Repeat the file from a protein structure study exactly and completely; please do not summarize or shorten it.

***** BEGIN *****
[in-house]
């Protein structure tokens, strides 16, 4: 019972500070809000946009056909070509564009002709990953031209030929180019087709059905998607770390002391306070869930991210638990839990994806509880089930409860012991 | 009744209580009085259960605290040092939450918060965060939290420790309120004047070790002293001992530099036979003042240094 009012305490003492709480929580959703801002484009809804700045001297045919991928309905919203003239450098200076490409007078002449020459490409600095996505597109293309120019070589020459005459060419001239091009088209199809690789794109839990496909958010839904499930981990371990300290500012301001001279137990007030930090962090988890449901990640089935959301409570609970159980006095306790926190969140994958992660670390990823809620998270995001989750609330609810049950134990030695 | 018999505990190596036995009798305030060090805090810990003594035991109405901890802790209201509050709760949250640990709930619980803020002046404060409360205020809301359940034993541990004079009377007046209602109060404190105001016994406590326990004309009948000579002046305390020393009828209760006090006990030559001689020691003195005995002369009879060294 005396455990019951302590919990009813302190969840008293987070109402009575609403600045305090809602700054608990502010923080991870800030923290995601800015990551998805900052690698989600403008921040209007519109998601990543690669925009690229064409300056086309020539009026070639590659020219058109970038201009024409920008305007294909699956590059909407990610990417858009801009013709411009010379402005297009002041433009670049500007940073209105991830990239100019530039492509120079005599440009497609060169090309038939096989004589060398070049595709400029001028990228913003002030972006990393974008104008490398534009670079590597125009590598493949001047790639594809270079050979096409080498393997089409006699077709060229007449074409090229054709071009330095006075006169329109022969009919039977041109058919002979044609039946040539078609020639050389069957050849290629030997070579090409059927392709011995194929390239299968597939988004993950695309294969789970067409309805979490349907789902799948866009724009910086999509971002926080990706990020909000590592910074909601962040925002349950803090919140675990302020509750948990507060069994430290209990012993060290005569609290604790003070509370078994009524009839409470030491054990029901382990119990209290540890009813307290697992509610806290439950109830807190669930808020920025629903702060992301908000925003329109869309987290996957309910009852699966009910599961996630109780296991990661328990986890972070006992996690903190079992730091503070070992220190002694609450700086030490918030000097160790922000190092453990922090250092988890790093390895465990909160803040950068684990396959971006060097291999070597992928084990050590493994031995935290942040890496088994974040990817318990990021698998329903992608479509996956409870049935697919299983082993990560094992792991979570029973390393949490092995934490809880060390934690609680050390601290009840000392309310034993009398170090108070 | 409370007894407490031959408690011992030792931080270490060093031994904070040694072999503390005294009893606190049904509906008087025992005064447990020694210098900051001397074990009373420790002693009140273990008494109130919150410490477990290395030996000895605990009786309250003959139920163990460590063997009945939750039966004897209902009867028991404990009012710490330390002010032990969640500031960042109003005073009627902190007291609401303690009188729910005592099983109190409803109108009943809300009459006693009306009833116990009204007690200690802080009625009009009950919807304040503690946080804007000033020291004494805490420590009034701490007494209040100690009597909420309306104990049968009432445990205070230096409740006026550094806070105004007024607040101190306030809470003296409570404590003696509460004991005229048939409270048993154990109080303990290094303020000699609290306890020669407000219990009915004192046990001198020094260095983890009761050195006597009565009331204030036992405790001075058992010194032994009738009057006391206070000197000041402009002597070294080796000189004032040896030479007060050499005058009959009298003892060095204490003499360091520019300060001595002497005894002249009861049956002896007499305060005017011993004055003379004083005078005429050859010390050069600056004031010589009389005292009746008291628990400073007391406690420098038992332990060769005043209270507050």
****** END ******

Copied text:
[in-house]
């Protein structure tokens, strides 16, 4: 019972500070809000946009056909070509564009002709990953031209030929180019087709059905998607770390002391306070869930991210638990839990994806509880089930409860012991 | 009744209580009085259960605290040092939450918060965060939290420790309120004047070790002293001992530099036979003042240094 009012305490003492709480929580959703801002484009809804700045001297045919991928309905919203003239450098200076490409007078002449020459490409600095996505597109293309120019070589020459005459060419001239091009088209199809690789794109839990496909958010839904499930981990371990300290500012301001001279137990007030930090962090988890449901990640089935959301409570609970159980006095306790926190969140994958992660670390990823809620998270995001989750609330609810049950134990030695 | 018999505990190596036995009798305030060090805090810990003594035991109405901890802790209201509050709760949250640990709930619980803020002046404060409360205020809301359940034993541990004079009377007046209602109060404190105001016994406590326990004309009948000579002046305390020393009828209760006090006990030559001689020691003195005995002369009879060294 005396455990019951302590919990009813302190969840008293987070109402009575609403600045305090809602700054608990502010923080991870800030923290995601800015990551998805900052690698989600403008921040209007519109998601990543690669925009690229064409300056086309020539009026070639590659020219058109970038201009024409920008305007294909699956590059909407990610990417858009801009013709411009010379402005297009002041433009670049500007940073209105991830990239100019530039492509120079005599440009497609060169090309038939096989004589060398070049595709400029001028990228913003002030972006990393974008104008490398534009670079590597125009590598493949001047790639594809270079050979096409080498393997089409006699077709060229007449074409090229054709071009330095006075006169329109022969009919039977041109058919002979044609039946040539078609020639050389069957050849290629030997070579090409059927392709011995194929390239299968597939988004993950695309294969789970067409309805979490349907789902799948866009724009910086999509971002926080990706990020909000590592910074909601962040925002349950803090919140675990302020509750948990507060069994430290209990012993060290005569609290604790003070509370078994009524009839409470030491054990029901382990119990209290540890009813307290697992509610806290439950109830807190669930808020920025629903702060992301908000925003329109869309987290996957309910009852699966009910599961996630109780296991990661328990986890972070006992996690903190079992730091503070070992220190002694609450700086030490918030000097160790922000190092453990922090250092988890790093390895465990909160803040950068684990396959971006060097291999070597992928084990050590493994031995935290942040890496088994974040990817318990990021698998329903992608479509996956409870049935697919299983082993990560094992792991979570029973390393949490092995934490809880060390934690609680050390601290009840000392309310034993009398170090108070 | 409370007894407490031959408690011992030792931080270490060093031994904070040694072999503390005294009893606190049904509906008087025992005064447990020694210098900051001397074990009373420790002693009140273990008494109130919150410490477990290395030996000895605990009786309250003959139920163990460590063997009945939750039966004897209902009867028991404990009012710490330390002010032990969640500031960042109003005073009627902190007291609401303690009188729910005592099983109190409803109108009943809300009459006693009306009833116990009204007690200690802080009625009009009950919807304040503690946080804007000033020291004494805490420590009034701490007494209040100690009597909420309306104990049968009432445990205070230096409740006026550094806070105004007024607040101190306030809470003296409570404590003696509460004991005229048939409270048993154990109080303990290094303020000699609290306890020669407000219990009915004192046990001198020094260095983890009761050195006597009565009331204030036992405790001075058992010194032994009738009057006391206070000197000041402009002597070294080796000189004032040896030479007060050499005058009959009298003892060095204490003499360091520019300060001595002497005894002249009861049956002896007499305060005017011993004055003379004083005078005429050859010390050069600056004031010589009389005292009746008291628990400073007391406690420098038992332990060769005043209270507050």